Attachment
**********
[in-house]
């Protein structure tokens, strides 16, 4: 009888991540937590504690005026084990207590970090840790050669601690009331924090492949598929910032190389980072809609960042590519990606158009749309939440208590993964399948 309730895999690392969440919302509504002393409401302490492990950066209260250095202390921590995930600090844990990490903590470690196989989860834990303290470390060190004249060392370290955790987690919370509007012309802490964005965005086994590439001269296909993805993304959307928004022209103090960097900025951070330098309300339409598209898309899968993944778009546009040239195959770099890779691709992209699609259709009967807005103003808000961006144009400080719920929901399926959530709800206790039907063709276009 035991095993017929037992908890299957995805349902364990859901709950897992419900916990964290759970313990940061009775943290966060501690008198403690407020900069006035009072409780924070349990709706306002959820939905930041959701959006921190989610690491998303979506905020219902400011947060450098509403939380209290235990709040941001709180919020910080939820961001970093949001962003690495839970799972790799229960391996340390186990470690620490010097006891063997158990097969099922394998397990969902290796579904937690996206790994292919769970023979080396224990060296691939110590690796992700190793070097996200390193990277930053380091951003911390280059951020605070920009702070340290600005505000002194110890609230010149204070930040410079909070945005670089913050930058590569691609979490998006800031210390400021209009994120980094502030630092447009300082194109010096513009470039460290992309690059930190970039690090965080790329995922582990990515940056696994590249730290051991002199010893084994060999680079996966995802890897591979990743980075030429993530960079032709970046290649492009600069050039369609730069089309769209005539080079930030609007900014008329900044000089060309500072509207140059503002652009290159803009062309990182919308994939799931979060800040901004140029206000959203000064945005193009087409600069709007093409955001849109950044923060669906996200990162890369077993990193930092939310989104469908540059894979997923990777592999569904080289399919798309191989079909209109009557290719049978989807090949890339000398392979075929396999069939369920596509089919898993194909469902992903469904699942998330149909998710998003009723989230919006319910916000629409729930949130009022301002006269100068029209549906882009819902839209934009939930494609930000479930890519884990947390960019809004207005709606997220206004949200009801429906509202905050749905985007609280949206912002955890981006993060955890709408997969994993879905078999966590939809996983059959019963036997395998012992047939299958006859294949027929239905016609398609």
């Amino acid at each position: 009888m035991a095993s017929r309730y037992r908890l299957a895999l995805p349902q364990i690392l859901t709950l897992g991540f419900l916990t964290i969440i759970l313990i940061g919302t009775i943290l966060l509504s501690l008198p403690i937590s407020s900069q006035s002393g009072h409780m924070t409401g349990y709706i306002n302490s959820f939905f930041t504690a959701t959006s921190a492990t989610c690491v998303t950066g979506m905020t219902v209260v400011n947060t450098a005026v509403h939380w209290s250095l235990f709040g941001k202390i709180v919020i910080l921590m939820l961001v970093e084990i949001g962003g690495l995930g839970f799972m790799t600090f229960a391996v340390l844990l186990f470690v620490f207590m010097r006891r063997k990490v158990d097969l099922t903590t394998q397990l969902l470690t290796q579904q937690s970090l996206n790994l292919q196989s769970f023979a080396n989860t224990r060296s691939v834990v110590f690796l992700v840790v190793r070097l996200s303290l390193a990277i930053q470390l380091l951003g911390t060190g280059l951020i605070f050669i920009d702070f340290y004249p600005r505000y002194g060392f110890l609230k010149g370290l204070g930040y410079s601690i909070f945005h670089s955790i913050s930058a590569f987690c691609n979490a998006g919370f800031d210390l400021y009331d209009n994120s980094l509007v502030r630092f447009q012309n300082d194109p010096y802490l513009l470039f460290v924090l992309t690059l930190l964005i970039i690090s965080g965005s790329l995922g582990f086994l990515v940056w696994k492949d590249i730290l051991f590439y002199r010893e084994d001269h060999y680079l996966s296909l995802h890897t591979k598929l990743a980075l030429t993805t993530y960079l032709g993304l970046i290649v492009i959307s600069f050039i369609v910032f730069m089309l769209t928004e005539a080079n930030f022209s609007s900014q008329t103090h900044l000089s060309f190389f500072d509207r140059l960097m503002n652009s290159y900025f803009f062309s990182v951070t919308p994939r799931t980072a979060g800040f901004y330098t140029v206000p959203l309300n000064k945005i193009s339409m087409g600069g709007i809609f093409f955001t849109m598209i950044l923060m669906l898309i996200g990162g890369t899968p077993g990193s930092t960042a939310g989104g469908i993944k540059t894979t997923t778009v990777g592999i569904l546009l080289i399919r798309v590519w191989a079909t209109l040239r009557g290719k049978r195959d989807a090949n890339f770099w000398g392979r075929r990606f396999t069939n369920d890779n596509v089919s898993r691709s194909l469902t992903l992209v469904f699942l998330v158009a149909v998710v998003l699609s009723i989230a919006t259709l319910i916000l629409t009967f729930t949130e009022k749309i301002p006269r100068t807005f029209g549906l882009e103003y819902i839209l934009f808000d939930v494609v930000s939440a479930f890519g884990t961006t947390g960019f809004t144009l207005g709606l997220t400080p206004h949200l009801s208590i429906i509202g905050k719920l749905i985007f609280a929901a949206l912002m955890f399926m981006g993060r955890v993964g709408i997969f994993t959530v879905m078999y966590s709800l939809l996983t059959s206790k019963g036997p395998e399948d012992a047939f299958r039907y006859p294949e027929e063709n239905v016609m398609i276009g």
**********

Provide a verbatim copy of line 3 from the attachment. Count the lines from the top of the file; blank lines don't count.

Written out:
């Amino acid at each position: 009888m035991a095993s017929r309730y037992r908890l299957a895999l995805p349902q364990i690392l859901t709950l897992g991540f419900l916990t964290i969440i759970l313990i940061g919302t009775i943290l966060l509504s501690l008198p403690i937590s407020s900069q006035s002393g009072h409780m924070t409401g349990y709706i306002n302490s959820f939905f930041t504690a959701t959006s921190a492990t989610c690491v998303t950066g979506m905020t219902v209260v400011n947060t450098a005026v509403h939380w209290s250095l235990f709040g941001k202390i709180v919020i910080l921590m939820l961001v970093e084990i949001g962003g690495l995930g839970f799972m790799t600090f229960a391996v340390l844990l186990f470690v620490f207590m010097r006891r063997k990490v158990d097969l099922t903590t394998q397990l969902l470690t290796q579904q937690s970090l996206n790994l292919q196989s769970f023979a080396n989860t224990r060296s691939v834990v110590f690796l992700v840790v190793r070097l996200s303290l390193a990277i930053q470390l380091l951003g911390t060190g280059l951020i605070f050669i920009d702070f340290y004249p600005r505000y002194g060392f110890l609230k010149g370290l204070g930040y410079s601690i909070f945005h670089s955790i913050s930058a590569f987690c691609n979490a998006g919370f800031d210390l400021y009331d209009n994120s980094l509007v502030r630092f447009q012309n300082d194109p010096y802490l513009l470039f460290v924090l992309t690059l930190l964005i970039i690090s965080g965005s790329l995922g582990f086994l990515v940056w696994k492949d590249i730290l051991f590439y002199r010893e084994d001269h060999y680079l996966s296909l995802h890897t591979k598929l990743a980075l030429t993805t993530y960079l032709g993304l970046i290649v492009i959307s600069f050039i369609v910032f730069m089309l769209t928004e005539a080079n930030f022209s609007s900014q008329t103090h900044l000089s060309f190389f500072d509207r140059l960097m503002n652009s290159y900025f803009f062309s990182v951070t919308p994939r799931t980072a979060g800040f901004y330098t140029v206000p959203l309300n000064k945005i193009s339409m087409g600069g709007i809609f093409f955001t849109m598209i950044l923060m669906l898309i996200g990162g890369t899968p077993g990193s930092t960042a939310g989104g469908i993944k540059t894979t997923t778009v990777g592999i569904l546009l080289i399919r798309v590519w191989a079909t209109l040239r009557g290719k049978r195959d989807a090949n890339f770099w000398g392979r075929r990606f396999t069939n369920d890779n596509v089919s898993r691709s194909l469902t992903l992209v469904f699942l998330v158009a149909v998710v998003l699609s009723i989230a919006t259709l319910i916000l629409t009967f729930t949130e009022k749309i301002p006269r100068t807005f029209g549906l882009e103003y819902i839209l934009f808000d939930v494609v930000s939440a479930f890519g884990t961006t947390g960019f809004t144009l207005g709606l997220t400080p206004h949200l009801s208590i429906i509202g905050k719920l749905i985007f609280a929901a949206l912002m955890f399926m981006g993060r955890v993964g709408i997969f994993t959530v879905m078999y966590s709800l939809l996983t059959s206790k019963g036997p395998e399948d012992a047939f299958r039907y006859p294949e027929e063709n239905v016609m398609i276009g």